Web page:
Story So Far


Published on


Published in: Technology, Education
  • Be the first to comment

  • Be the first to like this

No Downloads
Total views
On SlideShare
From Embeds
Number of Embeds
Embeds 0
No embeds

No notes for slide

Story So Far

  1. 1. Story so far
  2. 2. Ancient Greeks <ul><li>Had the Earth at the centre of the Universe. </li></ul><ul><li>Evidence– Planets, stars ,sun, moon all appeared to rise in the East and set in the West. </li></ul><ul><li>Conclusion– They must be going around us. </li></ul>
  3. 3. <ul><li>Ptolemy as the ancient Greeks was aware that the Sun, moon and 5 planets moved against the star background. </li></ul><ul><li>This led to the two sphere model with the Earth at the centre. </li></ul><ul><li>The variable movement of the planets and retrograde motion caused a problem with this model. Epicycles were used to explain retrograde motion.(p5) </li></ul>
  4. 4. <ul><li>Copernicus changed the model ,having the Sun at the centre. The planets moved in a circular path around it. </li></ul><ul><li>This didn’t quite agree with observations of the planets motion. </li></ul><ul><li>Kepler proposed a modification. Planets move in ellipses. </li></ul><ul><li>He also proposed his laws, using Newton’s law of gravitation to find the relationship between T and r. </li></ul>
  5. 5. <ul><li>Galileo used a telescope to support Copernicus. </li></ul><ul><li>He observed mountains on the moon– the heavens weren’t perfect. </li></ul><ul><li>Observations of the Milky Way showing millions of stars supported the Copernicus idea that stars were at a great distance from the Earth. </li></ul>
  6. 6. <ul><li>Galileo discovered that Venus goes through a series of phases. </li></ul><ul><li>Jupiter has 4 orbiting moons. </li></ul><ul><li>These strongly supported a Copernican model. </li></ul>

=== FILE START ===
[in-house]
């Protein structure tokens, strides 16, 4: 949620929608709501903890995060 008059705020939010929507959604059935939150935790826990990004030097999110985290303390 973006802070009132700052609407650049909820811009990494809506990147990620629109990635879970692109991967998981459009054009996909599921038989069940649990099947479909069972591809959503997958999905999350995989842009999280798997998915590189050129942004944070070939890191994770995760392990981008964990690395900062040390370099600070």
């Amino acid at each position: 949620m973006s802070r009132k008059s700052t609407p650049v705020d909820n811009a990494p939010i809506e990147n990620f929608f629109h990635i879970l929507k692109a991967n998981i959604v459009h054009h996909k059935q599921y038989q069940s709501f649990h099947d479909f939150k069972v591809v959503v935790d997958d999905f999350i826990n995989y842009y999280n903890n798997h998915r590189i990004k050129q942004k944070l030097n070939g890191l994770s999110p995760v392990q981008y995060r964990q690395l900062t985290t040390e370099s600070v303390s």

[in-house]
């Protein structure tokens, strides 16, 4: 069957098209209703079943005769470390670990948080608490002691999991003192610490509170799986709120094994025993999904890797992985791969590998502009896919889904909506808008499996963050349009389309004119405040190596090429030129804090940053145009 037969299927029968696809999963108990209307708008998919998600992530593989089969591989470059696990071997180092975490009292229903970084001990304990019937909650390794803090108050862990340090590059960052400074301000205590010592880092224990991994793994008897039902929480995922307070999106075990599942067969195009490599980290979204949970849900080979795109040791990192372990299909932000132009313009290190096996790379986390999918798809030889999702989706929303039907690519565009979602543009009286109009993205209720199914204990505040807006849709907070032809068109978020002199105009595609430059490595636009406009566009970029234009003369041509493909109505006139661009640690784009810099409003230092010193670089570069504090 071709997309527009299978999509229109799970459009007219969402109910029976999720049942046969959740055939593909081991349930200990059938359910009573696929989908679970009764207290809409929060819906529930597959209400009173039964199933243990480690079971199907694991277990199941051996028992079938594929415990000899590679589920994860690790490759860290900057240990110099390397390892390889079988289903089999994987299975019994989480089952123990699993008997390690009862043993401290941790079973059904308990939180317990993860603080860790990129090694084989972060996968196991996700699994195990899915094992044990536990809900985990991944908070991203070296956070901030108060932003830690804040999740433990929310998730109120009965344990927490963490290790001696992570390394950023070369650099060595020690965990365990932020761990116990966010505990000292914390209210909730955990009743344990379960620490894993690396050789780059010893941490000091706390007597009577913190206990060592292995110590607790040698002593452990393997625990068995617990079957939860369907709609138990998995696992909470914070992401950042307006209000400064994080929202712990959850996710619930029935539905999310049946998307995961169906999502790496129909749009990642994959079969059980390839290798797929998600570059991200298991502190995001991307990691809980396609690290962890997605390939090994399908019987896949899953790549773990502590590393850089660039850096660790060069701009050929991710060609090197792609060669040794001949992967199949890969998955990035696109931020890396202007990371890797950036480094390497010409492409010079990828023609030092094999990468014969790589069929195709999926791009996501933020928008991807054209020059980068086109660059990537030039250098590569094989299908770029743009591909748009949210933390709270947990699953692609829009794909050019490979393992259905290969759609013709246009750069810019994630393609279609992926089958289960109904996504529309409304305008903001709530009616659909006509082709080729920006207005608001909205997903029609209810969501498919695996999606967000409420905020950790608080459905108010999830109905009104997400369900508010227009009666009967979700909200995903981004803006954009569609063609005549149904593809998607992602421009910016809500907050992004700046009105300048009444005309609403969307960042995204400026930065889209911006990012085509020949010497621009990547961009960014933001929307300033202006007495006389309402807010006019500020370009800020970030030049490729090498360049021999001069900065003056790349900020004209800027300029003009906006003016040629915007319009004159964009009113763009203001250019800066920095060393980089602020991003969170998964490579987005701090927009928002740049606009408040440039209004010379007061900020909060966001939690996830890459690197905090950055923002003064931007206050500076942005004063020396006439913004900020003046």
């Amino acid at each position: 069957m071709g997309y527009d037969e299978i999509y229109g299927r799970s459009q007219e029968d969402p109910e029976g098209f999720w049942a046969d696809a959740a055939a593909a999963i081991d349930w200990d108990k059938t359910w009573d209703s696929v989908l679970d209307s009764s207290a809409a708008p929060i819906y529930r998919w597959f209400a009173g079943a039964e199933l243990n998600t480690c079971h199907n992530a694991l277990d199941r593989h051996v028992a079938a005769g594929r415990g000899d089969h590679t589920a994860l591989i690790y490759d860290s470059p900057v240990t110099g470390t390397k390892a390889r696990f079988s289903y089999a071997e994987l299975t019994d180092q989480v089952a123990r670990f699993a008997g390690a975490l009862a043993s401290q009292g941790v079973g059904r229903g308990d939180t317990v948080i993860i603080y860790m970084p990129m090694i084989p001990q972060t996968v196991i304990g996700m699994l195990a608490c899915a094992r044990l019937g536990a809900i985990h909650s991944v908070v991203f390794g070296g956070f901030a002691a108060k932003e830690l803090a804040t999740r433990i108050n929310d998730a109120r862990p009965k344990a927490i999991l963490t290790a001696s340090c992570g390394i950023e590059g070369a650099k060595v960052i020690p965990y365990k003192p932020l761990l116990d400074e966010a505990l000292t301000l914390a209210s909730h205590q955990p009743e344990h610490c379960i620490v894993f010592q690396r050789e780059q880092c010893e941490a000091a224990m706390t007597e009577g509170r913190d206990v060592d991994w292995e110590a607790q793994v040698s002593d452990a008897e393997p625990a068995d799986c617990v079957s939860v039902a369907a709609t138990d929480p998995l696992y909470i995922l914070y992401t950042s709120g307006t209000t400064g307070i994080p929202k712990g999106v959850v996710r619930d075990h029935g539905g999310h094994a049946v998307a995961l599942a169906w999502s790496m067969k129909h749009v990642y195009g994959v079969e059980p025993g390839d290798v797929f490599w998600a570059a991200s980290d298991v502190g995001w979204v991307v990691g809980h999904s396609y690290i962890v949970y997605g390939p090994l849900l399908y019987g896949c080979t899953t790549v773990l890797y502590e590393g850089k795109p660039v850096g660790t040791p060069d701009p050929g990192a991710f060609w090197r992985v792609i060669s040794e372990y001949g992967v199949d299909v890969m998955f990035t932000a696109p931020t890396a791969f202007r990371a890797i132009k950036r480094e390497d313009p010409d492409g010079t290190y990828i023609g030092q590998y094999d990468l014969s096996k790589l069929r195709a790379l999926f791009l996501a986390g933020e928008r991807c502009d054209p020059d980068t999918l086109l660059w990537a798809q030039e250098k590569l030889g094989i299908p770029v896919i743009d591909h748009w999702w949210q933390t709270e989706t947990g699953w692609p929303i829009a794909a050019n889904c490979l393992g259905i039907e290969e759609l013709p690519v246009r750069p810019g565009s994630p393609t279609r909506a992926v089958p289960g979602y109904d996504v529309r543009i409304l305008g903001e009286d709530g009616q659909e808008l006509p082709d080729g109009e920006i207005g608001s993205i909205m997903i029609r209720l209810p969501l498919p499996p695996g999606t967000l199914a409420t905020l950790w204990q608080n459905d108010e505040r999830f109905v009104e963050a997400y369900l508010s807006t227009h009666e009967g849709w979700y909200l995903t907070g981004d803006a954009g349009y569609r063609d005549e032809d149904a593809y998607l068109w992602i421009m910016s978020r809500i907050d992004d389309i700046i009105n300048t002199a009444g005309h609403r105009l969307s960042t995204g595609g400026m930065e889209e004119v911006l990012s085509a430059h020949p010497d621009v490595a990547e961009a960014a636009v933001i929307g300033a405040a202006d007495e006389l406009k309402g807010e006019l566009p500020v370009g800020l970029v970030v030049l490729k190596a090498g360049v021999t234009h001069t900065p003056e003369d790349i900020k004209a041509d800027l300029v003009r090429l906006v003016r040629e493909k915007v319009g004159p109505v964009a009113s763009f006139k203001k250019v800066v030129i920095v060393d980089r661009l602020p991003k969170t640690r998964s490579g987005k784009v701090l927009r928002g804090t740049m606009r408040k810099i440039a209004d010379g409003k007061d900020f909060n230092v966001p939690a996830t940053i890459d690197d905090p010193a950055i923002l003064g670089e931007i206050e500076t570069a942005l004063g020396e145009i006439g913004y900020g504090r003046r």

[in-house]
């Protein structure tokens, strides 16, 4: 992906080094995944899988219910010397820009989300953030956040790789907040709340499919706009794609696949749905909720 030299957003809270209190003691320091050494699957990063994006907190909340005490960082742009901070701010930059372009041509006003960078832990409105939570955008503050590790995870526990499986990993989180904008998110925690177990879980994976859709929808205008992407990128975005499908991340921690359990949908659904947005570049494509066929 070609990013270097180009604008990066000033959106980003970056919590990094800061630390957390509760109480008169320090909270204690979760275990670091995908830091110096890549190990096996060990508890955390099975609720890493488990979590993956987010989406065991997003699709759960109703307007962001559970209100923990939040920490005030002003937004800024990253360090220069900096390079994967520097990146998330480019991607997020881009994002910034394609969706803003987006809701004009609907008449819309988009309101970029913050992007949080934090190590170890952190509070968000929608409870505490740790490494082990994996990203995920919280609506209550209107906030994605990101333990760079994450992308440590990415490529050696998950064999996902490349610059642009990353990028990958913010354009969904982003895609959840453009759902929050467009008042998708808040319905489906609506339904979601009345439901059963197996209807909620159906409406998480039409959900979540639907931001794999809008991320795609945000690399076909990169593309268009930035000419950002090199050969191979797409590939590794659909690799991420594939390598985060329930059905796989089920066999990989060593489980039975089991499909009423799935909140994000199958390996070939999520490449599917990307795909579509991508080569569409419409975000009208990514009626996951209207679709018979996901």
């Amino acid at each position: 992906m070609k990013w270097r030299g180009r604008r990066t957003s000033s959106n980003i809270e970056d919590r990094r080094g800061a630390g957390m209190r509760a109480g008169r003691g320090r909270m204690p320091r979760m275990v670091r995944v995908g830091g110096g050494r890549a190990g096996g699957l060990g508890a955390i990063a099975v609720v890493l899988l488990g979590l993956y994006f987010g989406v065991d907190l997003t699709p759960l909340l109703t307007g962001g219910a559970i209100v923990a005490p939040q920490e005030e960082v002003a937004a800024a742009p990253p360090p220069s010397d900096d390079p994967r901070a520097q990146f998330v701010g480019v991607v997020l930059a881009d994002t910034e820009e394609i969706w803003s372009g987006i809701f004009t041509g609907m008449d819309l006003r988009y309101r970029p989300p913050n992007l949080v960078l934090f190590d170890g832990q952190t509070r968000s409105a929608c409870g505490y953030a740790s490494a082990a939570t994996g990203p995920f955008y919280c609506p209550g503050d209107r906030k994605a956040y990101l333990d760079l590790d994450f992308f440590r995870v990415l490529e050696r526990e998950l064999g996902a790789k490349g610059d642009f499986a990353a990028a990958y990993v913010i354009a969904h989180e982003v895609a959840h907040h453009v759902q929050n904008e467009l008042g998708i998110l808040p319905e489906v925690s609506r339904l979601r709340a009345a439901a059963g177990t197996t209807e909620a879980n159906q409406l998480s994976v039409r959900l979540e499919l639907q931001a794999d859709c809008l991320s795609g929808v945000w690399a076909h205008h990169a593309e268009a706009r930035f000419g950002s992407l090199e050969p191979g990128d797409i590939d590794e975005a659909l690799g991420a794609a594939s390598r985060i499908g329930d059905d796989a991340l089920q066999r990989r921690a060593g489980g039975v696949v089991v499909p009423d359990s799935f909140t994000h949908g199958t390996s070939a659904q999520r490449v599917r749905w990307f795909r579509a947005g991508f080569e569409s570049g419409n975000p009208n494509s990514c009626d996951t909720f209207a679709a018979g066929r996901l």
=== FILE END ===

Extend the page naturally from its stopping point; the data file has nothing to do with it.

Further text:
7. 7. <ul><li>Perturbations in Uranus’s orbit helped to find Neptune. </li></ul><ul><li>Newton’s laws helped to find Neptune. </li></ul><ul><li>There was a problem with the stars which were believed to be static. </li></ul><ul><li>They should cause the universe to collapse. </li></ul><ul><li>It hasn’t so matter must be uniformly </li></ul><ul><li>spread through an infinitely large space . </li></ul>
  8. 8. How do stars die? <ul><li>Sun type </li></ul><ul><li>E= mc ² so any small change in the mass of a star ,produces an enormous amount of energy. </li></ul><ul><li>In the sun at 15 million ºK , hydrogen nuclei fuse to produce helium nuclei. </li></ul><ul><li>4H = He + 2 neutrinos + 2 positrons </li></ul><ul><li>0.7% of the initial mass is converted to energy </li></ul>
  9. 9. <ul><li>With a star </li></ul><ul><li>1. The energy produced by thermonuclear fusion exactly matches the energy radiated by the star. Temperature therefore is constant. </li></ul><ul><li>2.The thermal pressure outwards balances the gravitational forces inward keeping the size constant. </li></ul>
  10. 10. Time on main sequence <ul><li>0.5 x Sun’s mass 200 billion years </li></ul><ul><li>Sun 10 billion years </li></ul><ul><li>3 x Sun’s mass 15 million years </li></ul><ul><li>25 x Sun’s mass 3 million years </li></ul>